Royal LePage sees Montreal residential property market cooling off this fall
“Essentially, what we’re forecasting is that prices are going to stay where they are for the rest of the year.”
After a torrid summer that saw Montreal outperform Toronto and Vancouver on the residential real estate front, look for cooler temperatures this fall.
Aggregate home prices in Greater Montreal will probably climb 9.5 per cent in the fourth quarter from a year earlier to reach $478,000, real estate firm Royal LePage said Wednesday. That’s down from the 12.5 per cent year-over-year increase recorded in the third quarter, according to the company’s data.
“Slowly, the market is starting to cool off a bit,” Dominic St-Pierre, Royal LePage’s vice-president and general manager for Quebec, told the Montreal Gazette in a telephone interview.
“The fourth quarter should show an increase relative to last year’s fourth quarter, but if we compare prices with those of the third quarter, they should be roughly flat. Essentially, what we’re forecasting is that prices are going to stay where they are for the rest of the year.”
Royal LePage’s aggregate home price includes a weighted average of all property types.
Montreal is coming off substantial price and unit sales gains as homebuyers rushed to buy property following the coronavirus-induced lockdown of March and April that temporarily froze the market. Two-storey home sales soared 58.9 per cent in the third quarter, while bungalow sales increased 30.5 per cent.
Half of Greater Montreal area neighbourhoods surveyed by Royal LePage posted double-digit increases in prices this past quarter.
Property prices in central Montreal jumped 12.2 per cent in the third quarter from a year earlier, topping Toronto’s 11.1 per cent climb and Vancouver’s 2.2 per cent advance, Royal LePage said. The average increase nationwide was 8.6 per cent.
Two-storey homes in Greater Montreal sold for a median price of $610,956 in the third quarter, a year-over-year increase of 13.9 per cent, Royal LePage said. Bungalows saw their median price jump 14.4 per cent to $381,607.
Gains were more muted for condominiums amid a surge in new listings. With about 73 per cent more condos listed for sale in Greater Montreal compared with a year earlier, median prices rose 8.6 per cent to $362,180 in the third quarter. In central Montreal, condo prices climbed 8.8 per cent to $448,496 as new listings soared 80 per cent.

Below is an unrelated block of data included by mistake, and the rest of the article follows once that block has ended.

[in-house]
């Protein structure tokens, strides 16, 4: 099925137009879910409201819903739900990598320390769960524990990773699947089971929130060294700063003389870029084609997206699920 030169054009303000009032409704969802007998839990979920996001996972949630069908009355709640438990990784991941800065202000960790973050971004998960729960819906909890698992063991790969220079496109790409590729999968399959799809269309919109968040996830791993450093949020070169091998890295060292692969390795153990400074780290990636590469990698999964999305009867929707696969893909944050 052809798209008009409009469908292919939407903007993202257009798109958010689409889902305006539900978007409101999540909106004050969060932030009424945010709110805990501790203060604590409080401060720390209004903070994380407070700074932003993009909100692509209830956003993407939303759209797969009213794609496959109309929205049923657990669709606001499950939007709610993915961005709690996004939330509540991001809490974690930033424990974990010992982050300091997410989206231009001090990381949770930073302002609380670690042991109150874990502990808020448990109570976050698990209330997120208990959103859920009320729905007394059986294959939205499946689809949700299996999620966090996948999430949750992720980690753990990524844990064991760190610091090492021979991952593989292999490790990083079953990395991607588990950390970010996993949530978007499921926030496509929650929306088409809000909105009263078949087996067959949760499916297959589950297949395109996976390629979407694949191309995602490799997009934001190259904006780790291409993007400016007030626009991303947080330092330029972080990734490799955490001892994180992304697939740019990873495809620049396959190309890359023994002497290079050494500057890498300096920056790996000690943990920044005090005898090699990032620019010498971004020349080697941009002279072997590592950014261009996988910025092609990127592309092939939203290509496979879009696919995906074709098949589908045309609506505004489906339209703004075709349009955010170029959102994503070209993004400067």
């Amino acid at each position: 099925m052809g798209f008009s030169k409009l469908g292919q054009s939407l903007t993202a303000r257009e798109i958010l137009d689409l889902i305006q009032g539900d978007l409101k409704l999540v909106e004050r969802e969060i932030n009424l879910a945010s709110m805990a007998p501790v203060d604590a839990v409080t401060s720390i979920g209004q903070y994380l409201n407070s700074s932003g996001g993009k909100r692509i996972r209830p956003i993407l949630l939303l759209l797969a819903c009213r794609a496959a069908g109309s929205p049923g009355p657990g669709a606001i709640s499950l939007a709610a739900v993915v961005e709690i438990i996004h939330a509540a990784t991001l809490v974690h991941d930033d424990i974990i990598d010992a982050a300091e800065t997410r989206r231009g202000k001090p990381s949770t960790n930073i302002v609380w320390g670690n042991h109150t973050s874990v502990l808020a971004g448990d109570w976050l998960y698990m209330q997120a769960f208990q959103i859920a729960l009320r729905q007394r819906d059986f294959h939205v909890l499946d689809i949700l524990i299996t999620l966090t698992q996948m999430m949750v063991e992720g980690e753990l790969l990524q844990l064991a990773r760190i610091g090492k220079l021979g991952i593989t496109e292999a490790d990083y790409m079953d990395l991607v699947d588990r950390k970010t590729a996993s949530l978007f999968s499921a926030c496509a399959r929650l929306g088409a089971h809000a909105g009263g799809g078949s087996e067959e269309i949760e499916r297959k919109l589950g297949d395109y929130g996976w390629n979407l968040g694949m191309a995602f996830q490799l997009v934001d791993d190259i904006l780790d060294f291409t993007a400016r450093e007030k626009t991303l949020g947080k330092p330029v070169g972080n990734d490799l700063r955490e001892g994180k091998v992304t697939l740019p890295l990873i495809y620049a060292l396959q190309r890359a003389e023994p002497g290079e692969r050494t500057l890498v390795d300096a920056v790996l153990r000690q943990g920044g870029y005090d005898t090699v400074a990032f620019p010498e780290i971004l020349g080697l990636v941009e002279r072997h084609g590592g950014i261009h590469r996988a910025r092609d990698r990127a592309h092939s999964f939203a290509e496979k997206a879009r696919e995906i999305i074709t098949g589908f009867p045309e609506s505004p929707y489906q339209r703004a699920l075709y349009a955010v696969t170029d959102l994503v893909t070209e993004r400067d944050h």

Real estate transactions in recent weeks have benefited from pent-up demand caused by the lockdown. As the market reopened in May, many homeowners realized their property didn’t fit their needs, St-Pierre said.
“It became apparent for some people that if they had to spend more time at home, they needed a bigger place,” he said. “This generated a lot of demand for real estate.”
Persistently low interest rates and rising disposable income — a direct result of teleworking — have also fuelled transactions, the broker said.
“Collectively there’s more money available now, and many people decided to take this money and invest it in the property market,” St-Pierre said.
Still, with immigration slowed by the pandemic and foreign investment mostly absent, brokers such as Royal LePage warn the recent increase in available condos could start weighing on prices.
A gradual drop in government assistance — coupled with the end of mortgage payment deferrals — could also force some households to sell their property, thereby increasing supply in 2021, Royal LePage said.
“Demand for condos is still sustained, but there are a lot of properties being put in the market in central Montreal, which is boosting inventory,” said St-Pierre. “Central Montreal condos are the only type of property in Quebec where inventories are rising fast. This will have an impact on prices.”
To be sure, any slowdown still seems distant. As of Monday, Royal Lepage’s Montreal office had already reached about half of its October 2019 sales level, St-Pierre said.
“We’re still very busy,” he said.